The United Nations envoy for Yemen has hailed a “constructive” first full day of peace talks but called for a halt to air strikes by a Saudi-led coalition and missile fire by Houthi rebels.
Ismail Ould Cheikh Ahmed said firming up an April 11 ceasefire was essential to the success of the negotiations in Kuwait.
The envoy, who spent months getting the warring sides to the negotiating table, said Friday’s talks had been “very constructive”.
“There was a consensus on strengthening the ceasefire and the two sides were committed to the need to achieve peace and that this is the last opportunity,” he said.
The United Nations hopes that the negotiations will end fighting across Yemen that has killed more than 6,800 people and driven more than 2.5 million from their homes since March last year.
The Houthis have held Yemen’s capital, Sanaa, since September 2014 and their advance triggered a Saudi-led air campaign in support of President Abd-Rabbu Mansour Hadi’s government.
As the talks got under way, military sources told the AFP news agency that the ceasefire was largely holding on the ground, although clashes were continuing around the flashpoint city of Taiz, where pro-government forces have been under rebel siege for months, and in Jawf province on the Saudi border.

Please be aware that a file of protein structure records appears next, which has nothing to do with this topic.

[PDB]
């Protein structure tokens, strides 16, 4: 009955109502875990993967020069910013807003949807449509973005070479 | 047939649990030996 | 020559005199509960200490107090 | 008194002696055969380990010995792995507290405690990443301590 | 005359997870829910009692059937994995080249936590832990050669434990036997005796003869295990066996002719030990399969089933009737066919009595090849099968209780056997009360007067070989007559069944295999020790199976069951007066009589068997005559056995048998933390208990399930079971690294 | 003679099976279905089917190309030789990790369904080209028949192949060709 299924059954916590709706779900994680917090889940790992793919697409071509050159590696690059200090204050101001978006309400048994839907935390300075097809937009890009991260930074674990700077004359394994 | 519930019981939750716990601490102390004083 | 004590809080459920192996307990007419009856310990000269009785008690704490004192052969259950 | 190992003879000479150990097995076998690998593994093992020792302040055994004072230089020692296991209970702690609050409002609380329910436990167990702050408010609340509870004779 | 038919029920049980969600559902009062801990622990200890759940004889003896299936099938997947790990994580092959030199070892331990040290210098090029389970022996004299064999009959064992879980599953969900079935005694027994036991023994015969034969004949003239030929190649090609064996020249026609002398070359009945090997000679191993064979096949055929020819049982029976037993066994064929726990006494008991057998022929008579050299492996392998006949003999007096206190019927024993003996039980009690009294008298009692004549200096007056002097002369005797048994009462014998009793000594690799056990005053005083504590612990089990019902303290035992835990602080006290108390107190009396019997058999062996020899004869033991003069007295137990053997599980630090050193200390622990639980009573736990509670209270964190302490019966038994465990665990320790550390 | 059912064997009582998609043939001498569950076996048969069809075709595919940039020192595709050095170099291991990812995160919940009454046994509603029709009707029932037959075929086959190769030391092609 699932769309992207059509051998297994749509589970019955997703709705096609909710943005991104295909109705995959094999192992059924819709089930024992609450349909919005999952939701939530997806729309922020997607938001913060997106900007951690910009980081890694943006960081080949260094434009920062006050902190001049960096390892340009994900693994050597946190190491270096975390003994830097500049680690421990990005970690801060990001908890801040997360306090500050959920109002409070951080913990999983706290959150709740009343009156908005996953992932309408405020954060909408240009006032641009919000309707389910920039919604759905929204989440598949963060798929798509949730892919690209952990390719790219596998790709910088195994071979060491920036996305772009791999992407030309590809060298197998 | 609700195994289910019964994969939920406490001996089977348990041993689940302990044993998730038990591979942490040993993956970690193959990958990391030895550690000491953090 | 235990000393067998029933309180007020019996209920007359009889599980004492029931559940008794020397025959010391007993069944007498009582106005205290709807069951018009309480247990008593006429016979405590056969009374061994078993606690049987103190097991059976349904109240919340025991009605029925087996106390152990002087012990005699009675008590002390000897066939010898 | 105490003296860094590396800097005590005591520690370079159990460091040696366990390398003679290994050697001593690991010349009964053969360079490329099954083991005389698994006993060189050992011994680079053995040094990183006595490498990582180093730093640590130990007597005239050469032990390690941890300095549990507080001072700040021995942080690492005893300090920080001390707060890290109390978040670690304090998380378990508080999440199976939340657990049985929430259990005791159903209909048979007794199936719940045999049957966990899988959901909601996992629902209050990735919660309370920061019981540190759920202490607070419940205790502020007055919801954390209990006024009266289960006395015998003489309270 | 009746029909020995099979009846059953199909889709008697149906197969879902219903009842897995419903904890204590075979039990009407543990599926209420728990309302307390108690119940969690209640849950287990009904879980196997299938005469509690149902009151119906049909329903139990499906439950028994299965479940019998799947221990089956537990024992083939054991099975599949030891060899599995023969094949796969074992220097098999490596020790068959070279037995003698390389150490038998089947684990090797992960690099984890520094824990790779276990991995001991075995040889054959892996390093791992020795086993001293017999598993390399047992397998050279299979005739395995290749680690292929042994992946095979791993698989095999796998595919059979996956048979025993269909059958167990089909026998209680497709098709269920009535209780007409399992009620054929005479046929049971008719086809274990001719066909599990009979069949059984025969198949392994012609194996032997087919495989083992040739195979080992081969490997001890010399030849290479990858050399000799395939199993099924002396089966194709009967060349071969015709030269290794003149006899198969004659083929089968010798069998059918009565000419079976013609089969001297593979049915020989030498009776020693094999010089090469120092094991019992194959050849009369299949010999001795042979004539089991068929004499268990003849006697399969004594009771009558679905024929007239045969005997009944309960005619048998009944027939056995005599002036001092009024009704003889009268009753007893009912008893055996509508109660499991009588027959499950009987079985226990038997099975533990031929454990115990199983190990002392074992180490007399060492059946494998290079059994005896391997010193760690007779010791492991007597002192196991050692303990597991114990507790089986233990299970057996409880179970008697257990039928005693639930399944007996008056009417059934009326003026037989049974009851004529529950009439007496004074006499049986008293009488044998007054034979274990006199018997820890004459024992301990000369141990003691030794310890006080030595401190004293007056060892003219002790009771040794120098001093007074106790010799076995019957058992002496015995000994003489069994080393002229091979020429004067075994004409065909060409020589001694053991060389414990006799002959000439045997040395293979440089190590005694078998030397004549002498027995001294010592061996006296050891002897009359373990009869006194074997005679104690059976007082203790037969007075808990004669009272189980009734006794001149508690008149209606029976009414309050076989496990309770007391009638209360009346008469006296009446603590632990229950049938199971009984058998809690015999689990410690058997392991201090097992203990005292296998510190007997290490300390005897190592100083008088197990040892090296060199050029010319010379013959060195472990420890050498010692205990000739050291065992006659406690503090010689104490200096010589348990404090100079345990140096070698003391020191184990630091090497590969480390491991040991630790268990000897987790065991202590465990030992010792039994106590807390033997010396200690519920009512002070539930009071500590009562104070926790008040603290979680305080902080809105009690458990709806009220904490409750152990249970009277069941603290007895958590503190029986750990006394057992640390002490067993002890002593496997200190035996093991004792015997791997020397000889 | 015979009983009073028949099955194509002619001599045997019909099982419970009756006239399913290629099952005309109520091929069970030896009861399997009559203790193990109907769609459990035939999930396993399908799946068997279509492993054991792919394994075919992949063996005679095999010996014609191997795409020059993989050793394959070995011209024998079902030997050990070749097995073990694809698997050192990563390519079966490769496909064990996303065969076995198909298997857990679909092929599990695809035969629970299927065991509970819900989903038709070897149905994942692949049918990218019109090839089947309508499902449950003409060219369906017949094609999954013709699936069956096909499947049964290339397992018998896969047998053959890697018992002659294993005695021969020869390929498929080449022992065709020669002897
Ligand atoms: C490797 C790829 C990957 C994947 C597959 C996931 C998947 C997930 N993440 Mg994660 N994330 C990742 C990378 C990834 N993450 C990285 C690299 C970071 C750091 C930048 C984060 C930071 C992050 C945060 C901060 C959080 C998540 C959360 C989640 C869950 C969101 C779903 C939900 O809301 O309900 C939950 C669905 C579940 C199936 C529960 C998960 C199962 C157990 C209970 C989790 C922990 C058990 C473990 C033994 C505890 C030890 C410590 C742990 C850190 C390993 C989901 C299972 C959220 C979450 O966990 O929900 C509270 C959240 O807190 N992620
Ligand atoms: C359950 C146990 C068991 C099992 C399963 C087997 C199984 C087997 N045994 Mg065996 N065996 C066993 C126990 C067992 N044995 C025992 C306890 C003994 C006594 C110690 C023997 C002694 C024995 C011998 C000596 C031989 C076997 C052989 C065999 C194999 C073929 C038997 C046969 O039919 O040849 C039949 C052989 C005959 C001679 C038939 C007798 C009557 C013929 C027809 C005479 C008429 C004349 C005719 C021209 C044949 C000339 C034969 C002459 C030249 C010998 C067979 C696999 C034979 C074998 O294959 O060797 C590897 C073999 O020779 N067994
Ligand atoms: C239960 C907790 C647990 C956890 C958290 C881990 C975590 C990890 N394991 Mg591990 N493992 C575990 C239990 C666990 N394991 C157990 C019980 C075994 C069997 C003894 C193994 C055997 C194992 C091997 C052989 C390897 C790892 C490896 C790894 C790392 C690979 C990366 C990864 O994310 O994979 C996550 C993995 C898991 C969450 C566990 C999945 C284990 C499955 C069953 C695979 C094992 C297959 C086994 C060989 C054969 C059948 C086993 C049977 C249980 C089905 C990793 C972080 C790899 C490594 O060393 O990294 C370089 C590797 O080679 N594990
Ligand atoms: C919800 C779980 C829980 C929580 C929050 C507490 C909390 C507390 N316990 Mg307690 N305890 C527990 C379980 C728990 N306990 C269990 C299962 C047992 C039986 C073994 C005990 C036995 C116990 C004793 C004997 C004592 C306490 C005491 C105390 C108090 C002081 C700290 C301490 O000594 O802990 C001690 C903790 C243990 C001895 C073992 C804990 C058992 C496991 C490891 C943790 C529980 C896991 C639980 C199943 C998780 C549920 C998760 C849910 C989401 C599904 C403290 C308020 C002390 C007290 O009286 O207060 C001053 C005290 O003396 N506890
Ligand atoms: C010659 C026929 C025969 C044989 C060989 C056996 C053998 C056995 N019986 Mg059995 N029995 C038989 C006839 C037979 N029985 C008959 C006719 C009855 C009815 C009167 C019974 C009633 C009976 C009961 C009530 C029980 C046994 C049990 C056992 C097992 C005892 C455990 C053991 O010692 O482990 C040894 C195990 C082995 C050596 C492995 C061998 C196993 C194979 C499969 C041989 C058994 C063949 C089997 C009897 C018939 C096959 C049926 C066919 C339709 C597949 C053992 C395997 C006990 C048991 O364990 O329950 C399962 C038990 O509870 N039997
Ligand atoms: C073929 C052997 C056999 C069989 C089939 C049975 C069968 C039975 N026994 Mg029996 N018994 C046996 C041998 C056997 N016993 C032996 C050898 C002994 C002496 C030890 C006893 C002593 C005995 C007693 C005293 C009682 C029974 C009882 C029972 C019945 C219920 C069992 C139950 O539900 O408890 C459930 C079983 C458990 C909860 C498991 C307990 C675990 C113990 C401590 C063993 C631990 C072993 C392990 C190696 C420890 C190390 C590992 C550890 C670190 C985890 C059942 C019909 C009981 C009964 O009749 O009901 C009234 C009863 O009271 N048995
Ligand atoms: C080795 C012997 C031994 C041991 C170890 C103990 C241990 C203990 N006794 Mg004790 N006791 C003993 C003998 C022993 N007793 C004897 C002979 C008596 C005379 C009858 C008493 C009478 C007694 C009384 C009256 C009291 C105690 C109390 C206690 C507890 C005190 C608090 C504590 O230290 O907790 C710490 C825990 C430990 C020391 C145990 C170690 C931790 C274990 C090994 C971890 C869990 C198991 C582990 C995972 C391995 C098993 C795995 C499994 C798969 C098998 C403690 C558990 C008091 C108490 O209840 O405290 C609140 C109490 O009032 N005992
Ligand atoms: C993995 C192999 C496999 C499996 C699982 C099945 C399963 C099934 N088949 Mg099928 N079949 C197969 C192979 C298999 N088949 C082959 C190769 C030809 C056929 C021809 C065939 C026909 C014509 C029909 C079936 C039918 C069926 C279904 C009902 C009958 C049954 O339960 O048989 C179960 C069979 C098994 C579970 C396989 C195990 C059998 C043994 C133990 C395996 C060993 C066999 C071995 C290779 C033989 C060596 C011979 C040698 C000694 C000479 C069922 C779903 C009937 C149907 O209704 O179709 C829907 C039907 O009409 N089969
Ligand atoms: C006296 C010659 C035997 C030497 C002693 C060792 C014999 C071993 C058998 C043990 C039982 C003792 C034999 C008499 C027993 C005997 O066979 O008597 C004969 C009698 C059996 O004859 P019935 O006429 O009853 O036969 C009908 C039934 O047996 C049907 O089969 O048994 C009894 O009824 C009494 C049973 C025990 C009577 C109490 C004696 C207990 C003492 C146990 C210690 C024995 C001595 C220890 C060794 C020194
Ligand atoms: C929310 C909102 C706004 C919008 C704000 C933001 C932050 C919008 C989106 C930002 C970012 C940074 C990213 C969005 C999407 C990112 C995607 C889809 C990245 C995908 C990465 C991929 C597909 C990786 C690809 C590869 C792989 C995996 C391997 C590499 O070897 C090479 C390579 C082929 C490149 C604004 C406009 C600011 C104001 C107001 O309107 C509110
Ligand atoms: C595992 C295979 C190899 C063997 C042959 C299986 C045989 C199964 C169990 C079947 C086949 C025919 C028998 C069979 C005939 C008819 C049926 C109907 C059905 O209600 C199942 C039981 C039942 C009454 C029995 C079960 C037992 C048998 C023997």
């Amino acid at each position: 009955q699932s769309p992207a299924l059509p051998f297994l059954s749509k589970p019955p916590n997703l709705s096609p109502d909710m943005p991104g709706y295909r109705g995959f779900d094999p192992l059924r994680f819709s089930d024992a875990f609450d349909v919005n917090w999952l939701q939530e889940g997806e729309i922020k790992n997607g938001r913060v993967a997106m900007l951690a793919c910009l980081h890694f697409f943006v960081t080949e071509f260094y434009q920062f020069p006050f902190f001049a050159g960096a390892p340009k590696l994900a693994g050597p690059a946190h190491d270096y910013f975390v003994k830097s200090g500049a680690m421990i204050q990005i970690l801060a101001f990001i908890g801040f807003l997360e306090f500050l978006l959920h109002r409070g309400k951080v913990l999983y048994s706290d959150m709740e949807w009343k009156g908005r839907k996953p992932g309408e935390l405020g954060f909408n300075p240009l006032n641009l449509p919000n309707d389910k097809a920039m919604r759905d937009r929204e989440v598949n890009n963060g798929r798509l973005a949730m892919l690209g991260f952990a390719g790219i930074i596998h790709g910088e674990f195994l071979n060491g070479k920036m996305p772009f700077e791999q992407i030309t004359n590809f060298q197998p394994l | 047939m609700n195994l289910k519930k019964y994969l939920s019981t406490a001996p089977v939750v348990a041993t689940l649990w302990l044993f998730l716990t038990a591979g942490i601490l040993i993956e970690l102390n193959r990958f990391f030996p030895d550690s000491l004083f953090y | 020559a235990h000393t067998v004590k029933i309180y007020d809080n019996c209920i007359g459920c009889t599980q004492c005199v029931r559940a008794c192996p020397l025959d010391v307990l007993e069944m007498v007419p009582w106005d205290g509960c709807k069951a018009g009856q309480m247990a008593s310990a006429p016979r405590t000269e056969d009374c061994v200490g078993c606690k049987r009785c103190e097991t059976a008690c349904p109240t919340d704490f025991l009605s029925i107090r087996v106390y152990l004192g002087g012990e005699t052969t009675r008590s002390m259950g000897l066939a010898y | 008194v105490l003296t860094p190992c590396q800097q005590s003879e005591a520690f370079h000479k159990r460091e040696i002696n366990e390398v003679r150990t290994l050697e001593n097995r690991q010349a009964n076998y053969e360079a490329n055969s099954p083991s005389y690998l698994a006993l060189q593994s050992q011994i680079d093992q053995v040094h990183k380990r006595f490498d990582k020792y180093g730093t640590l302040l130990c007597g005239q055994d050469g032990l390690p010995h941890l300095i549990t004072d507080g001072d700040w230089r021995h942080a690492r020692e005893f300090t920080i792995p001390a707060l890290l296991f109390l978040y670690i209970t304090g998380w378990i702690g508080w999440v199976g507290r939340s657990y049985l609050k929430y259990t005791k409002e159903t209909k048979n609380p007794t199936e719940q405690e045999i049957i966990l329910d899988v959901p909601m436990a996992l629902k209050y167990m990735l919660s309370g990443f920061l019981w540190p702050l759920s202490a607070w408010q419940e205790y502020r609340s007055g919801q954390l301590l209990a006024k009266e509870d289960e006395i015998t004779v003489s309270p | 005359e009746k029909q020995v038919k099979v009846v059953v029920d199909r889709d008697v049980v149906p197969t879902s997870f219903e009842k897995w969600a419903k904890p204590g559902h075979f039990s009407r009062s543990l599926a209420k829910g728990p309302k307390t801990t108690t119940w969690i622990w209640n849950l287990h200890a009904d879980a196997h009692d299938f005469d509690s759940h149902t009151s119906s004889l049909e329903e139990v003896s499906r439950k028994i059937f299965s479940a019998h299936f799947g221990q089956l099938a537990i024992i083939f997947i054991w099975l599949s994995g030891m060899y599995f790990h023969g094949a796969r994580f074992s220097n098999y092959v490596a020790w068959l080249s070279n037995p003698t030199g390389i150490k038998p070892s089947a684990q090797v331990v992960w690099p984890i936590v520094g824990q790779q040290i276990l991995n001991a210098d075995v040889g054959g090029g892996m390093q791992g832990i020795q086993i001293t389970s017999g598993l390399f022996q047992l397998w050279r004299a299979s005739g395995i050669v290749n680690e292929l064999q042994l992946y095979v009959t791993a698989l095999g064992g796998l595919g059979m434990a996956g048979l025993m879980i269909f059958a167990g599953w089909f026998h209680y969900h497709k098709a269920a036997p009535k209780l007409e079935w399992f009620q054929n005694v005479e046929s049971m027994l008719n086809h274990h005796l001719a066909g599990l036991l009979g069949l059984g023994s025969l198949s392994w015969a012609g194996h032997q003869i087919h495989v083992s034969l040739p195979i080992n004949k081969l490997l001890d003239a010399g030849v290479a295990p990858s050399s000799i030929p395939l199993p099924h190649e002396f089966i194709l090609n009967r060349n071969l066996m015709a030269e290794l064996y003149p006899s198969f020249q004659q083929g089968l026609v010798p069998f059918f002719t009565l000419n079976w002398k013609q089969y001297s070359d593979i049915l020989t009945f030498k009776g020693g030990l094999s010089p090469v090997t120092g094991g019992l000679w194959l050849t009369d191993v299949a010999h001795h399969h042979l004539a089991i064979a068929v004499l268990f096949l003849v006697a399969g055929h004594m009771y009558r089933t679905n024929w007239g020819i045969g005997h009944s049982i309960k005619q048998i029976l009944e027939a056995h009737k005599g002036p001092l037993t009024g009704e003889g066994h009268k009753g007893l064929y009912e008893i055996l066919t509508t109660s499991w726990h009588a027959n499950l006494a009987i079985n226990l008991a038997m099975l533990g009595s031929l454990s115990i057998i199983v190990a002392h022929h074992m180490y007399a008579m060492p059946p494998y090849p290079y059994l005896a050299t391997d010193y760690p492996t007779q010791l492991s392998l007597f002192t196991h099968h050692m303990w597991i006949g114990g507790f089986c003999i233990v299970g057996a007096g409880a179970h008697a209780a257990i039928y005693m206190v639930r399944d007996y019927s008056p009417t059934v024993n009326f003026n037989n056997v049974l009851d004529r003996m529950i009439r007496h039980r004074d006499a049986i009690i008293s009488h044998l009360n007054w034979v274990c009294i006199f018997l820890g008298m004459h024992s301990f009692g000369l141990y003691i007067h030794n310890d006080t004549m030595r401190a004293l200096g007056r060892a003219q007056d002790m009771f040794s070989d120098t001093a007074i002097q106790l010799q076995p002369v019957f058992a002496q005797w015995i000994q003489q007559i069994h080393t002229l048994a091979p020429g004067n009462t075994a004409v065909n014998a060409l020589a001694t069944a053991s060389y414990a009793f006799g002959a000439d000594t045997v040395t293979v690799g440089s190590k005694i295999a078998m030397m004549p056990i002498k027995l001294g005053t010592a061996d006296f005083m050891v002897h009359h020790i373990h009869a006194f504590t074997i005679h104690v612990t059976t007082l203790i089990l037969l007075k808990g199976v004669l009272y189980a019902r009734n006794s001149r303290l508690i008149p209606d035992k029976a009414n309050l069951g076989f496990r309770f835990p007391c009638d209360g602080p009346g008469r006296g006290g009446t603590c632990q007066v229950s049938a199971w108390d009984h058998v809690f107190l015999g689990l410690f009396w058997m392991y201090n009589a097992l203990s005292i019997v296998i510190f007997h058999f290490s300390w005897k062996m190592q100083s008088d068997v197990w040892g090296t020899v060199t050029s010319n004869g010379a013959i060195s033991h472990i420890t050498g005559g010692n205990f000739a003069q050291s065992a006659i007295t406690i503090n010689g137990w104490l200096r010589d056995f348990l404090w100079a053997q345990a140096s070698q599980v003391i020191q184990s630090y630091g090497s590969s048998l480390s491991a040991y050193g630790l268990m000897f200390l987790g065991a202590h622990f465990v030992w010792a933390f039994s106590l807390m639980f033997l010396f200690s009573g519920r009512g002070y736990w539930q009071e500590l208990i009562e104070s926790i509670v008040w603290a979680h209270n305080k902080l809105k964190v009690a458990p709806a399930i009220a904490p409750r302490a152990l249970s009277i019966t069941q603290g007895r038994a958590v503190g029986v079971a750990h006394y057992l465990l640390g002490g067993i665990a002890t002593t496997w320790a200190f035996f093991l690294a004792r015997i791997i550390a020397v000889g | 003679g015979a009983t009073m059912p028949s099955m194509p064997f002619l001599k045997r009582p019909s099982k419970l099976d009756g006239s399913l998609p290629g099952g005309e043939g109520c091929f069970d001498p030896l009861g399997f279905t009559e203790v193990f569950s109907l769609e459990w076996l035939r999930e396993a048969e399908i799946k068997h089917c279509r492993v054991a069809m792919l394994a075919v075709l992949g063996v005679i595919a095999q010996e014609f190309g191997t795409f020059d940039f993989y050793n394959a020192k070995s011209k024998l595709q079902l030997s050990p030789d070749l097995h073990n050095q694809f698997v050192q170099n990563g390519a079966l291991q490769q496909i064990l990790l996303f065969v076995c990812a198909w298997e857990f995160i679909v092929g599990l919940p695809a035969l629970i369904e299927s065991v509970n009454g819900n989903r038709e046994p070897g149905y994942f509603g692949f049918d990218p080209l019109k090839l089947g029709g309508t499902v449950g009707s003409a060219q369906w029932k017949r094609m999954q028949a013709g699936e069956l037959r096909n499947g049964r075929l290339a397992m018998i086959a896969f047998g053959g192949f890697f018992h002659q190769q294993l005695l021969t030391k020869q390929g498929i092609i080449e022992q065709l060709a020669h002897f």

Ould Cheikh Ahmed said the rebels complained of continuing air strikes by the Saudi-led coalition while the government side complained of continued ceasefire violations by the rebels.
He said he had contacted Saudi Arabia about the coalition air strikes and they had said the raids were ordered only in response to ceasefire violations by the rebels.
“The ceasefire is respected between 70 percent to 80 percent all over Yemen,” Ould Cheikh Ahmed said.
The talks are based on UN Security Council resolution 2216 which calls for the Houthi fighters to withdraw from areas they seized since 2014 and hand heavy weapons back to the government, the UN envoy said.
Al Jazeera’s Hashem Ahelbarra, reporting from the talks, said a major hurdle in the negotiations was a “huge trust deficit” between the warring sides.
“The UN envoy along with the different factions are trying to work on confidence-building measures and start a political process with the aim of forming a national unity government,” he said.
“For the United Nations this is a very critical moment. They have to seize the opportunity or there is not going to be peace any time soon.”
The war has taken on regional implications, as Sunni-ruled Saudi Arabia accuses regional Shia rival Iran of arming and training the Houthis.
Iran says it only provides the rebels with political support, though the US Navy says its sailors and allies have seized weapons heading for Yemen from Iran.